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Coon hunt tonight (excuse the whining in post) - Page 2

post #11 of 32

Just shoot him with a high power break barrel air rifle in .22 or .25 cal. Totally legal for use but be careful. On par with .22 short powder burner. Mine pushes .22 cal 18 grain lead around 900 ft/sec to deliver near 30 ft/lbs of energy. .25 cal will make bigger holes and for short range. Hatsan 95 will give you over 20 ft lbs in .25 cal= short range coon dispatch.


Edited by Egghead_Jr - 12/17/16 at 10:13pm

Everybody talks about the weather, but nobody does anything about it.

 

-Charles Dudley Warner

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Everybody talks about the weather, but nobody does anything about it.

 

-Charles Dudley Warner

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post #12 of 32

If I've got a snarling coon facing me down, he won't be for long. With belligerent varmints, there is this thing called sudden death syndrome and around here it involves a 12 gauge shotgun. A .410 or 20 gauge shotgun would be equally effective and would not draw as much attention.

 

Even in populated areas, a single gunshot isn't going to attract much notice, so as long as it is safe to do so, I'd drop him. If you trap him, you have to shoot him anyway, right?

post #13 of 32
Thread Starter 

Thank you for the air powered suggestions  @Egghead_Jr

 

If I had had the ability to shoot him last night, I would have. He snarled and growled up in the rafters, even I could have hit him. He has really staked a territory in my run (before last night, he ran as quickly as he could out of the run). Scarier, I can't get my birds locked up early enough as he is coming before dark, before they roost, in the middle of the afternoon.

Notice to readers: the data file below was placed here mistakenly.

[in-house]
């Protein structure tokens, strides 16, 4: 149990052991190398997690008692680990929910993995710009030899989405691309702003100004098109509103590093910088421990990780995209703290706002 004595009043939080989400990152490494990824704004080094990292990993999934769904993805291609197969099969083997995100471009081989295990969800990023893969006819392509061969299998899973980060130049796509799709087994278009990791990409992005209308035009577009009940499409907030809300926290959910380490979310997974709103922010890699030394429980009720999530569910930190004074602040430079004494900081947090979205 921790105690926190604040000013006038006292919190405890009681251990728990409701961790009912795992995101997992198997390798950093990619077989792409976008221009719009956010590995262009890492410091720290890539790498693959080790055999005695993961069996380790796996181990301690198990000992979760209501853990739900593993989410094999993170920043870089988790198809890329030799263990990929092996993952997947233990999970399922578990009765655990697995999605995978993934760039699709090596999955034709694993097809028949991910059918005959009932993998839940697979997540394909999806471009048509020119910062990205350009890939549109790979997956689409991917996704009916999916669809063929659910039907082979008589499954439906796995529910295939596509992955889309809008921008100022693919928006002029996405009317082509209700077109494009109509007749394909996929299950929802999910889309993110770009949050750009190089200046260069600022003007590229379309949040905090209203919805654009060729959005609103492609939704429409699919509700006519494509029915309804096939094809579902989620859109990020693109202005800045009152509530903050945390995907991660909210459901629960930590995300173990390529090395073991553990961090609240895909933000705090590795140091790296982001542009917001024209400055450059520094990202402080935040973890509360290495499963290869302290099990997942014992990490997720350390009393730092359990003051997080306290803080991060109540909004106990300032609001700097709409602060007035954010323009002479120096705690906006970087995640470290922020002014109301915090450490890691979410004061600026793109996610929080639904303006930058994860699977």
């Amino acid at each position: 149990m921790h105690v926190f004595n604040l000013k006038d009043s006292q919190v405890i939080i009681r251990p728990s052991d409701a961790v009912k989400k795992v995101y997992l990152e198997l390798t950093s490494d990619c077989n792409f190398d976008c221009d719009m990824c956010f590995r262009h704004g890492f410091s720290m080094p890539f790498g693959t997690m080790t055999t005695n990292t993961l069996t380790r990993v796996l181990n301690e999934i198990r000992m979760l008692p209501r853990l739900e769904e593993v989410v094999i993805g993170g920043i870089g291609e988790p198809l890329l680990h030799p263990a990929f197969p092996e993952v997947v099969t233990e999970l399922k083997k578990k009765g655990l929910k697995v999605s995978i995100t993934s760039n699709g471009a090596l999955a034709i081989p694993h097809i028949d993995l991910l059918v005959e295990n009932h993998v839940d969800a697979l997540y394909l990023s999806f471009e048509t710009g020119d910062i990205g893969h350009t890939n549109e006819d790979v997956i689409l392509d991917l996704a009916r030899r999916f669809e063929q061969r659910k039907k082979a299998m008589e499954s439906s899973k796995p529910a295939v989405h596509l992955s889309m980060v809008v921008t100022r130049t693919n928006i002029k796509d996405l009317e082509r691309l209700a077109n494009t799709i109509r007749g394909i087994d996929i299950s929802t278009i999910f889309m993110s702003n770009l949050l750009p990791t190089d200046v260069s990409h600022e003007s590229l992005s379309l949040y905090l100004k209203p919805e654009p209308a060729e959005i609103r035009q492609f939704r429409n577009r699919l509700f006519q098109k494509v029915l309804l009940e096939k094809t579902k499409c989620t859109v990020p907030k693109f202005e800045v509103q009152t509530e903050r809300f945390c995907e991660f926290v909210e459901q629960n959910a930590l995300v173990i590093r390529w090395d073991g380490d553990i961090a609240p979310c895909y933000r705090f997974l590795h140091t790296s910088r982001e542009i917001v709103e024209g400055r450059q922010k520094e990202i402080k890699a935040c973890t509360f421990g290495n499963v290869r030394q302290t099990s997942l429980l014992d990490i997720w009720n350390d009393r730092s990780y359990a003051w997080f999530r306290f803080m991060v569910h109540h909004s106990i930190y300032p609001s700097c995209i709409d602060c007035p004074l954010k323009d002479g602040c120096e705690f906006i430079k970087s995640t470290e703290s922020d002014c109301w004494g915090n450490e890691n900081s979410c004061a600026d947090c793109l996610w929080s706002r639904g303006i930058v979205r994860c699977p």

I love nature as much as the next person, love living in my green state, and I'm sorry it has to come to this end, but  I'm standing behind my statutory right that "nothing in the wildlife laws is intended to prevent any person from taking any wildlife that is causing damage, is a public nuisance, or poses a public health risk on land that the person owns..."

 

So the ammo and air shot gun suggestions are much appreciated. My husband and son are mulling over their air soft and gas powered arsenal right now...which thus far has been only a mild annoyance to our thick furred intruder as it is too light. It likely means a trip to the hobby shop, which of course will break their hearts.

 

Round 3 tonight.

 

LofMc


Edited by Lady of McCamley - 12/18/16 at 1:05pm
Keeper of 15+ layers, common to specialty types for colorful egg baskets. Brooding Queens: currently Rosie, bantam Cochin, and new Vivi a buff silkie. Breeding my own Olive Eggers and dark layers! Barnevelder roo with Splash Marans and CL for egg color and color coding :D Former 4H leader, GDB Puppy Raiser, Homeschooler. Current ESL tutor. Proud grandma. Loving wife.
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Keeper of 15+ layers, common to specialty types for colorful egg baskets. Brooding Queens: currently Rosie, bantam Cochin, and new Vivi a buff silkie. Breeding my own Olive Eggers and dark layers! Barnevelder roo with Splash Marans and CL for egg color and color coding :D Former 4H leader, GDB Puppy Raiser, Homeschooler. Current ESL tutor. Proud grandma. Loving wife.
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post #14 of 32
Thread Starter 
Quote:
Originally Posted by Howard E View Post
 

If I've got a snarling coon facing me down, he won't be for long. With belligerent varmints, there is this thing called sudden death syndrome and around here it involves a 12 gauge shotgun. A .410 or 20 gauge shotgun would be equally effective and would not draw as much attention.

 

Even in populated areas, a single gunshot isn't going to attract much notice, so as long as it is safe to do so, I'd drop him. If you trap him, you have to shoot him anyway, right?

 

If this were my daddy's land? He'd been gone the second night.

 

Unfortunately, we have neighbors behind our fence line and I'm not that confident in my shot....so the air powered, very short range, will have to be the answer....unless, hope upon hope, he simply takes the trap and bait.

 

Thank you for the thought.

LofMc